Take Your Employees to a Trade Show Without Having Them Leave Their Desks

Now that summer is over – the conference season is back in full swing. I should know—my inbox is bombarded with emails on a daily basis promoting trade shows, expos and conventions taking place during the next few months.

And personally, I am speaking at a major employee communication conference in Pittsburgh in October.

Conferences are big business. Take Las Vegas for example. It’s the No. 1 trade show destination in the country. Last year, more than 19,000 meetings and conventions were held there.

In fact, a client of my firm is sending a management team to Vegas next week for one of their biggest trade shows. I am sure it will be a great learning and networking experience for those attending – but what about employees back at headquarters? Or field offices? How can they benefit from this show?

You can bring your employees to a show or conference without having them leave their desks. Regardless of company size, these seven steps will help you make that connection:

Create an internal campaign. Actually, it’s a communication plan to regularly share information about the show or conference—in real time—with the rest of your team. What’s the best media to connect with others? In the case of my client, email works—so a daily update will arrive mornings in individual inboxes. Who better to relay that information than the people who will be exposed for four days to competitors, customers and experts talking about trends. Even though employees haven’t left their desks, this makes them feel part of the conference experience.

Find a fun, interesting theme. My client’s show is in Vegas so we’ve shunned that city’s popular advertisement and declared that what happens in Vegas does NOT stay in Vegas. Our theme is “Greetings from Vegas!” and we’ve incorporated a fun image of a Las Vegas postcard to accompany the daily emails.

Hand out assignments. Although our Vegas communication program sounds informal, we’re actually putting in some formality to it. Each of the four leaders attending the show have been assigned a day when they take on the “reporter” mantel and are responsible for writing, taking photos and packaging information for the employee email update.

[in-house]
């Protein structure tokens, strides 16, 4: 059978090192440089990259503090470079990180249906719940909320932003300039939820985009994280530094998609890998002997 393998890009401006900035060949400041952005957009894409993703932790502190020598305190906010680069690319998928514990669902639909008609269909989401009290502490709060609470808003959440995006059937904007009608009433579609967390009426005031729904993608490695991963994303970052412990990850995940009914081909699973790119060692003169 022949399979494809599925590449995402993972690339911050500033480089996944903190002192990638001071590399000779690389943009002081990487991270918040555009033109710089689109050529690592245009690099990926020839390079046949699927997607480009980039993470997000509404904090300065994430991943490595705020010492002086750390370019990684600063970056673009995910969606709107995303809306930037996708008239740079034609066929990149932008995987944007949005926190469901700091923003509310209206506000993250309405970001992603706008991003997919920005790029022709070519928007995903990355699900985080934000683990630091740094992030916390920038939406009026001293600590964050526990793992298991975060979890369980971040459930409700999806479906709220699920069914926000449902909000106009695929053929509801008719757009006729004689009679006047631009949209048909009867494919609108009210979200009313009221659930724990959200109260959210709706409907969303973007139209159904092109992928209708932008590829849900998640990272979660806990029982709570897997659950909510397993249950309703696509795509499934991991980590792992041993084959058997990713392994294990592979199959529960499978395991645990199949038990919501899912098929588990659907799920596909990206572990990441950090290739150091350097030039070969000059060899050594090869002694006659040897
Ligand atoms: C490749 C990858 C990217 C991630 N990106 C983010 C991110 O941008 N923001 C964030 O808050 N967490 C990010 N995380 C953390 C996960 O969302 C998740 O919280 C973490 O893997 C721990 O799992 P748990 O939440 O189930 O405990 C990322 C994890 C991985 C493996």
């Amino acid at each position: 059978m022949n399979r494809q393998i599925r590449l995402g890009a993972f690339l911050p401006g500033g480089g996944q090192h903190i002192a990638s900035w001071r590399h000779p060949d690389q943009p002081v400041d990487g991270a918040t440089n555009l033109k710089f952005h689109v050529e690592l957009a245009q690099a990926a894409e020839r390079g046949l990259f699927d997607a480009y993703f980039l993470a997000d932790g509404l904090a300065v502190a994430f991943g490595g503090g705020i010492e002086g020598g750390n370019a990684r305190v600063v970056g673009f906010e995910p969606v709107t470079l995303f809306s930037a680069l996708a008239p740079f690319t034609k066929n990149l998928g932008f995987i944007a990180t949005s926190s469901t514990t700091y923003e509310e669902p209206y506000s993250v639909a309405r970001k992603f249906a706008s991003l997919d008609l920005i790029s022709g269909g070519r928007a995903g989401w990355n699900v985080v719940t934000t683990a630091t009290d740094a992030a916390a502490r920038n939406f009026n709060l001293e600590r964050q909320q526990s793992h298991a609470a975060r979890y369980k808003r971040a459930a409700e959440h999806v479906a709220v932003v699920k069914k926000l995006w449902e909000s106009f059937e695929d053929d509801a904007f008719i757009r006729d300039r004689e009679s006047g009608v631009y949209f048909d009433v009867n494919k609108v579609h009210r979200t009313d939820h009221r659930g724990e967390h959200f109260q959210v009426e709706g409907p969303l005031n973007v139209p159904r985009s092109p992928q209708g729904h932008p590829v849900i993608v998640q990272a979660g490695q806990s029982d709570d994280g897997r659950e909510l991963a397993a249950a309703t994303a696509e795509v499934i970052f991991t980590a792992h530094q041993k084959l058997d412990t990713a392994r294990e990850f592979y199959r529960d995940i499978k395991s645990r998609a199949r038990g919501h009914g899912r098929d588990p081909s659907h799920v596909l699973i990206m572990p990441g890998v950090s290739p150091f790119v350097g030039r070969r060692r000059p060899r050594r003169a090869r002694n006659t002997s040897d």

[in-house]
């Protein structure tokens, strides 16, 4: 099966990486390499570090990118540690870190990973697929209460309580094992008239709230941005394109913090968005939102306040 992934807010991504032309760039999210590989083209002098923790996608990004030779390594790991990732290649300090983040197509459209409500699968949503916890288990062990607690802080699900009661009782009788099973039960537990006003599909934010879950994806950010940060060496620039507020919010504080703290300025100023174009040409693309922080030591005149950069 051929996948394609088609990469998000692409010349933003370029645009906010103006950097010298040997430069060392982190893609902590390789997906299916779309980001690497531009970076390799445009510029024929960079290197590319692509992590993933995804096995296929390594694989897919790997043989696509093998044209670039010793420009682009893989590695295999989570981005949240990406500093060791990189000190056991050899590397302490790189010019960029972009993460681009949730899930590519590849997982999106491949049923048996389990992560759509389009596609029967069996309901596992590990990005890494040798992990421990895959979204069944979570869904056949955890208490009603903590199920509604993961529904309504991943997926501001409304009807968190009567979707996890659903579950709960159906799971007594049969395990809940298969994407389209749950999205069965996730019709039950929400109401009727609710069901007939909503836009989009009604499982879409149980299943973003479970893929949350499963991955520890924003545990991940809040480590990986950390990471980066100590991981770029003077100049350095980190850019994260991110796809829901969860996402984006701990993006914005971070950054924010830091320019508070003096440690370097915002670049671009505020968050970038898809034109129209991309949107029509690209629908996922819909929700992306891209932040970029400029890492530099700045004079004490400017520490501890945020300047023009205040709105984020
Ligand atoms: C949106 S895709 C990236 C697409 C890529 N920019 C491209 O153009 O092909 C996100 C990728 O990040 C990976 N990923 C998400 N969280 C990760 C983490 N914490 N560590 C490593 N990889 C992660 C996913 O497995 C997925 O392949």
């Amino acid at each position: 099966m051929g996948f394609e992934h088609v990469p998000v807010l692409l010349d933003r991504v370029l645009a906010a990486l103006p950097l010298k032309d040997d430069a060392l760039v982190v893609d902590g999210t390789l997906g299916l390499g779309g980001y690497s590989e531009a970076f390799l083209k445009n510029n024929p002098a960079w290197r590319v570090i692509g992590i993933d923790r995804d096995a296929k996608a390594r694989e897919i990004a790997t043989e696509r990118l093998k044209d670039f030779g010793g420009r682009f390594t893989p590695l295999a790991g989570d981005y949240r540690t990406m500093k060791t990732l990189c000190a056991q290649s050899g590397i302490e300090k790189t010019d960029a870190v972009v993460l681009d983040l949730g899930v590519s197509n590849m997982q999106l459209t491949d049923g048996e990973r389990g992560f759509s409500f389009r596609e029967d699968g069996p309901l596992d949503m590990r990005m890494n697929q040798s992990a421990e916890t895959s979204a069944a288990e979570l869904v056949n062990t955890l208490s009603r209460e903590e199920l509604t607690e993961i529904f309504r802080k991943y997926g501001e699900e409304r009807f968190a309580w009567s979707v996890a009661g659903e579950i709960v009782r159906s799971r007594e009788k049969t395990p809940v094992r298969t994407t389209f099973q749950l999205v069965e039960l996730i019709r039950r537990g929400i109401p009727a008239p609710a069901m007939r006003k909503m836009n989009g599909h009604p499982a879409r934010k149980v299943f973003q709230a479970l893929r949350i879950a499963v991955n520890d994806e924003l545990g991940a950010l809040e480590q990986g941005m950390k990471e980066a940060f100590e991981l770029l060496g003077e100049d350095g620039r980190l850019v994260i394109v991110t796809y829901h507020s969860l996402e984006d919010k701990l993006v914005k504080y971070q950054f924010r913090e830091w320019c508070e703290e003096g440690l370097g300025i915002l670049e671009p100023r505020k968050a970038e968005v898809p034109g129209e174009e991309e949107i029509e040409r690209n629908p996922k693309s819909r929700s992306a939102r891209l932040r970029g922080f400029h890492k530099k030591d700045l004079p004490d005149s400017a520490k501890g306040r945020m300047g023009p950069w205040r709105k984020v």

Give the team some guidelines. Make the assignments easy to navigate. Provide guidelines about content and context. We’ve prepared questions to help compile and package information. We’ve set a standard for the message length, accompanying visuals, distribution time and even the subject line. Guidelines help those on the sending and receiving ends. They promote consistency and accountability.

Do a mini-training session. Prior to the trade show, meet with the people attending and give them a little coaching. Share ideas about what makes for interesting content. Coach them about the kind of visuals that will compliment their words, whether written or spoken, such as photos of new products, a competitor’s booth, a catchy logo or a new customer. Guide them on how to keep their words crisp and the message real.

Capture the unique character of each person. Yes, we’re providing assignments and guidelines to the execs, but we’re also letting their personality shine through. Minimize internal reviews of copy by HR or Legal. Don’t dilute flavor with sanitized buzzwords. Conduct advance coaching of the do’s and don’ts of effective communication, then let go and trust.

Ask for employee feedback. Encourage employees to respond directly to whoever the “communicator” is that day with their questions and comments. Provide a friendly forum to collect that feedback. This two-way dynamic promotes open, direct exchanges across the miles. It helps to cement a real connection. When your road crew returns, schedule informal team huddles to have them address questions or comments that weren’t answered over email. Make these timely—within a week of conference attendees’ return.

Trade shows, expos and conferences are a great opportunity to connect and communicate with your team, but you don’t need to go to Vegas. Daily commutes and weekend trips offer opportunities to see and hear new things that can inform and inspire your team.  When you come across them, share the information real time. Make the connection! It will lead to a more engaged and productive workforce.

Linda Dulye is internationally recognized for helping many companies go spectator free. A former communications leader for GE and Allied Signal, Linda founded Dulye & Co.   in 1998 with a practical, process-driven approach for improving communications and collaboration through an engaged workforce— a formidable competitive advantage, that she calls a Spectator-Free Workplace™.